But I think just like everyone else, healthcare is a big deal, folks want jobs—those are kind of the focuses of the Black community in general. And that's not to say that they don't care about religious liberty, that they don't care about the right to life, but some of these other issues seem more immediate.
Rather being able to say what other people can and can't do, sometimes you're just like, I want to make sure that my community can actually participate, actually has the resources that it needs.
How realistic do you think is a concern about the loss of tax exemption status for churches? What might the consequences be if that became a serious policy position of the Democratic Party?
Justin Giboney: I think it would be seriously damaging to the Democratic Party for sure. And that's why you saw the pushback. I'm not even sure that a lot of people that in the party disagree, they were just a little more savvy than to say something that they know would have devastating impacts.
Michael Wear: First, it's not the tip of the spear. In other words, there's a significant case law around this issue that invokes constitutional questions that most folks err on the side of churches maintaining their tax-exempt status, especially if the revoking their tax-exempt status is retribution for policy views that they have. So it's really not a reasonable concern that churches will lose their tax-exempt status.
Let’s talk about the front runner right now, Bernie Sanders, and specifically a particular incident that happened a couple of years ago when he questioned one of Donald Trump's appointees about his Christian convictions around the idea that salvation only comes through Christ. What did you feel about that particular incident and what kind of understanding it seems that Sanders has about faith?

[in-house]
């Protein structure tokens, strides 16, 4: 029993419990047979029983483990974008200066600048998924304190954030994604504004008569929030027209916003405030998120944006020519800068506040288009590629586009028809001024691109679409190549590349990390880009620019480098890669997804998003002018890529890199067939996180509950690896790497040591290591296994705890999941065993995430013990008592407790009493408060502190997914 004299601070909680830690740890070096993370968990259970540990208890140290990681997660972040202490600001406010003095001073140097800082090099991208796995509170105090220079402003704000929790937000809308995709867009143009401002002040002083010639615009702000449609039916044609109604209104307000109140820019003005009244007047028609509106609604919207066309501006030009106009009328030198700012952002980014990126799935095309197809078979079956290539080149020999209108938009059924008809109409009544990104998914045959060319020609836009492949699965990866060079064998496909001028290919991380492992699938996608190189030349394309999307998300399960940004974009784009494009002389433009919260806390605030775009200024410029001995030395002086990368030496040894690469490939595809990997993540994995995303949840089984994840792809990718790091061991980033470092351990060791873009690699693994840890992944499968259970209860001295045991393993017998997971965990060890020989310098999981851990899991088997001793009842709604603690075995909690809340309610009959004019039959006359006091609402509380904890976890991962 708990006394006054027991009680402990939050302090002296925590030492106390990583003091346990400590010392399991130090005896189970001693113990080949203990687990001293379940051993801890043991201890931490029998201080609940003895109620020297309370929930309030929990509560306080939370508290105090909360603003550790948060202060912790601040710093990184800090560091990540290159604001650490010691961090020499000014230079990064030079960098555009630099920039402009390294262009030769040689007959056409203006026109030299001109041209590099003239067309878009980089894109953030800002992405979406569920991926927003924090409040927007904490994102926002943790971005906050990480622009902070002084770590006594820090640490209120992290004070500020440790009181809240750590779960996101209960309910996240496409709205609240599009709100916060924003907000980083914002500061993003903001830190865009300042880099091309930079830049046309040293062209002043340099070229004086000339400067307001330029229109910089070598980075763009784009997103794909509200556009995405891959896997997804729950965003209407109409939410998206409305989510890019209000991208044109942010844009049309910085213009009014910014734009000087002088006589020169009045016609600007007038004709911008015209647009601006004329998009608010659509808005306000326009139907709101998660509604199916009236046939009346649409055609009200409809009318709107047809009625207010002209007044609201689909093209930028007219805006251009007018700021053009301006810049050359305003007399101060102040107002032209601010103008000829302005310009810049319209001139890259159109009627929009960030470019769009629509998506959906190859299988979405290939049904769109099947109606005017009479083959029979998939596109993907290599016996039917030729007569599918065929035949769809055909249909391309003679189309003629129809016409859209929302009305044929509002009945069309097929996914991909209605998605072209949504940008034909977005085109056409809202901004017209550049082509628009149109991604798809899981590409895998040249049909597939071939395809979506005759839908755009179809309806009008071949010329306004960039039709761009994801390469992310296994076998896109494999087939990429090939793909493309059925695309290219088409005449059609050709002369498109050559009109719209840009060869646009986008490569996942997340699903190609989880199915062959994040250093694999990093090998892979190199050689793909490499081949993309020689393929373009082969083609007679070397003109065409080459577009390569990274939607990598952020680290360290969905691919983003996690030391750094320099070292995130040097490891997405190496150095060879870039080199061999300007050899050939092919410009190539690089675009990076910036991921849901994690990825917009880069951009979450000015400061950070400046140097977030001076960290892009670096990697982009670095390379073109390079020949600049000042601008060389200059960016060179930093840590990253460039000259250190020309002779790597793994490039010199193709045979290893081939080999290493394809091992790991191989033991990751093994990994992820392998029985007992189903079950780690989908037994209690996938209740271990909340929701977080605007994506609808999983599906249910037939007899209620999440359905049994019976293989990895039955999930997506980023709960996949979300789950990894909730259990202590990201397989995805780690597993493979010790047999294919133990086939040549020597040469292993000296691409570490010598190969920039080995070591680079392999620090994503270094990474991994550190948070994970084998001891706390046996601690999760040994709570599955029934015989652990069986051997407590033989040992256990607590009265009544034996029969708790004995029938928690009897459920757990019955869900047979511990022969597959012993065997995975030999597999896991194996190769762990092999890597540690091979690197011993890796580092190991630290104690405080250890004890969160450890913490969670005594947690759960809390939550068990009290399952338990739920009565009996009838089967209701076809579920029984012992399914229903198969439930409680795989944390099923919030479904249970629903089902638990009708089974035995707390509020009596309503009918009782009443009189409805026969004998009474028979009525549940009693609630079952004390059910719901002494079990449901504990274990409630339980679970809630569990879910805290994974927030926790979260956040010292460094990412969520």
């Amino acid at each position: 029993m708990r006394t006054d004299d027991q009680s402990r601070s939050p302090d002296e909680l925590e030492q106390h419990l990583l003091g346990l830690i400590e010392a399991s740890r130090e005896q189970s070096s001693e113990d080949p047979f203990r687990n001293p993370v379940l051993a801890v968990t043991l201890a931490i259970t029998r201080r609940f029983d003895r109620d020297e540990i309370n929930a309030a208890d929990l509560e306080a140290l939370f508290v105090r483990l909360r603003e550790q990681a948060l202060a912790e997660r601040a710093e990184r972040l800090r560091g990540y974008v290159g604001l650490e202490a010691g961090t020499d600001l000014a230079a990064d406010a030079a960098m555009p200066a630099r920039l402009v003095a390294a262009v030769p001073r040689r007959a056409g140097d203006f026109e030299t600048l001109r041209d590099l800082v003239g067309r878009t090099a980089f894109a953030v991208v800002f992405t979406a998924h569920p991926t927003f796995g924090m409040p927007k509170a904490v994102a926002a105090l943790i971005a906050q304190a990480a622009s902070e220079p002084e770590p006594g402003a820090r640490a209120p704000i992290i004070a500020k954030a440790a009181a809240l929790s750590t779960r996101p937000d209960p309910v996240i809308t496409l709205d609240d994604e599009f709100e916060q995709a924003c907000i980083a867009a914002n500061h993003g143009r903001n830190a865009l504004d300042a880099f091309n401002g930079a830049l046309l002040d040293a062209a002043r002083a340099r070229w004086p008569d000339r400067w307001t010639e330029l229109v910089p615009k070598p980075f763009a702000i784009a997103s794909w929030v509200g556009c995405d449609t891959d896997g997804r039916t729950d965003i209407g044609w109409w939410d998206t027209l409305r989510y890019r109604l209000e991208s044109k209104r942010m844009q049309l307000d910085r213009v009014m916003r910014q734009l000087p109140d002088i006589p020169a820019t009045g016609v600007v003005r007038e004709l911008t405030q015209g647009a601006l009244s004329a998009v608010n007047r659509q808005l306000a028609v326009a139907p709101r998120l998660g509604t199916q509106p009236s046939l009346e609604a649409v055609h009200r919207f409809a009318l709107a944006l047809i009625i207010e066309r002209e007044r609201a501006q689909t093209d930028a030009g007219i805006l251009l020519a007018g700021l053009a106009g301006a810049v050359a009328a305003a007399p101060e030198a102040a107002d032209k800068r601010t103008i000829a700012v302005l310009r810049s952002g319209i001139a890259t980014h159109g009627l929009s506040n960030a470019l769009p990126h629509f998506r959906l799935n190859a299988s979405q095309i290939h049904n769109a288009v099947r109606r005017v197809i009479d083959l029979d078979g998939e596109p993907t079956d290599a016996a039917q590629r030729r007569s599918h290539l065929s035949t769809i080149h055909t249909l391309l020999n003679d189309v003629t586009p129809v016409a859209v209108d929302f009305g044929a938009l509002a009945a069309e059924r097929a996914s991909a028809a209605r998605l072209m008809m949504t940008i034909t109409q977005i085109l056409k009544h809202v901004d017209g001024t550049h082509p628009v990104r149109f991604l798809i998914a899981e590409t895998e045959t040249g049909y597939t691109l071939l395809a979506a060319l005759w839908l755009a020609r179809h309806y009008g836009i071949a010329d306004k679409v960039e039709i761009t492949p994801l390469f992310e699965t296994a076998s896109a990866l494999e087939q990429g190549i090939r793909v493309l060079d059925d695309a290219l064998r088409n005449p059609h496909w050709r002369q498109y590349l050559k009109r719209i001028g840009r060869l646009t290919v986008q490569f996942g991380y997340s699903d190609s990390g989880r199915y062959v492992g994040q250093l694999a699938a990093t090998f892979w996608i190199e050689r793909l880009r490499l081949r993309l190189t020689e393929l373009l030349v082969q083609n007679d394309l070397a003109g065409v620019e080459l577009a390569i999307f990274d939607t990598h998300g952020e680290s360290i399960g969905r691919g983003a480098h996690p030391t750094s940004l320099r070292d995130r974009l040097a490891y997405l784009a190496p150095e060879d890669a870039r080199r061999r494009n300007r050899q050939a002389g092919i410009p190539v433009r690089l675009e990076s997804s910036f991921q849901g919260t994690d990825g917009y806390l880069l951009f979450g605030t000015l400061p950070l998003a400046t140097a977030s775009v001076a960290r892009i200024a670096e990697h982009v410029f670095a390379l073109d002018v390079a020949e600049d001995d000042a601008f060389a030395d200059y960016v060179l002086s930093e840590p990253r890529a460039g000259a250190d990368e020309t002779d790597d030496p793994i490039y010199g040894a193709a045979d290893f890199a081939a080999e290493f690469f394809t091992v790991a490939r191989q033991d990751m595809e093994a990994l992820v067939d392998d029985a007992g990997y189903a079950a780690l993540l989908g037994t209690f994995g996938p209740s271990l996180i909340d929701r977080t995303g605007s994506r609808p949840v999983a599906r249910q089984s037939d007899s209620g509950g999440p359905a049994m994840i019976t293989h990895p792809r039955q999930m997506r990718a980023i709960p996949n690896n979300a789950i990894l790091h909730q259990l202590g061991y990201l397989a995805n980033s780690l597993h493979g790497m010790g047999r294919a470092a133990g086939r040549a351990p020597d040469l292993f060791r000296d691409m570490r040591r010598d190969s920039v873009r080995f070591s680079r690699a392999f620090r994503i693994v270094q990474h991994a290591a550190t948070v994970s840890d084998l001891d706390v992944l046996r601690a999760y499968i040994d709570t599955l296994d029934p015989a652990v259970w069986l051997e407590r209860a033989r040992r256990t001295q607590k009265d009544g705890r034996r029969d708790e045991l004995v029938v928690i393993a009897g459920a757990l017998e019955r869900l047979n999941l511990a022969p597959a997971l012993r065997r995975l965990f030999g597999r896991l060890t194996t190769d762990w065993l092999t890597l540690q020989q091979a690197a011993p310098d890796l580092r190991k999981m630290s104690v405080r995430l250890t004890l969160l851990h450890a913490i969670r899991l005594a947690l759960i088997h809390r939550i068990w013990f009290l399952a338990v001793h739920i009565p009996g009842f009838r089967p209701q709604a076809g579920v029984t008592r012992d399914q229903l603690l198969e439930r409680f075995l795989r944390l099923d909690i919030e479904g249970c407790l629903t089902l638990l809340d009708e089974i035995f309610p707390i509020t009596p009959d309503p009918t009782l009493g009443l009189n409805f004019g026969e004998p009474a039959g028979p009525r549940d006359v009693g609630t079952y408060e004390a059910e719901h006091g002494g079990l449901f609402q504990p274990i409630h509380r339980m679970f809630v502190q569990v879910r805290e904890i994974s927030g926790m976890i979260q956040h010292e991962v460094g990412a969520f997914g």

Justin Giboney: There are two conversations.
There's an internal conversation to be had that if you're going to be sitting in front of a Senate committee, maybe writing a post that folks you're going to be representing as a public servant stand condemned isn’t a good idea. Like you're going to have to explain that to people who don't understand Christian language, and if you're looking to enter into public service then that's important.
Then there's a conversation I'd have with someone like Bernie, and it's a conversation that I did have with folks associated, which is that this was one of the clearest examples of a religious test specifically outlawed in the constitution. Bernie did not ask this nominee if he thought that Muslims should be discriminated against in federal programs. He did not ask a policy question. He grilled this Trump administration appointee on his theology, which should just be off-limit.
The other piece of this, which we've talked about quite a bit in this interview, is you get the sense that Democrats feel like it's politically okay to get a few headlines, to be able to have the Freedom from Religion Foundation, send out a press release and get some kudos with the base for grilling a Trump nominee on these beliefs because they think that only Republican white conservative evangelicals believe in the exclusive claim of Christ. And it's the kind of thing that Democrats need to understand that other Christians, Christians in the Democratic Party, see this, know exactly what's going on, and understand that they're implicated in these kinds of critiques as well.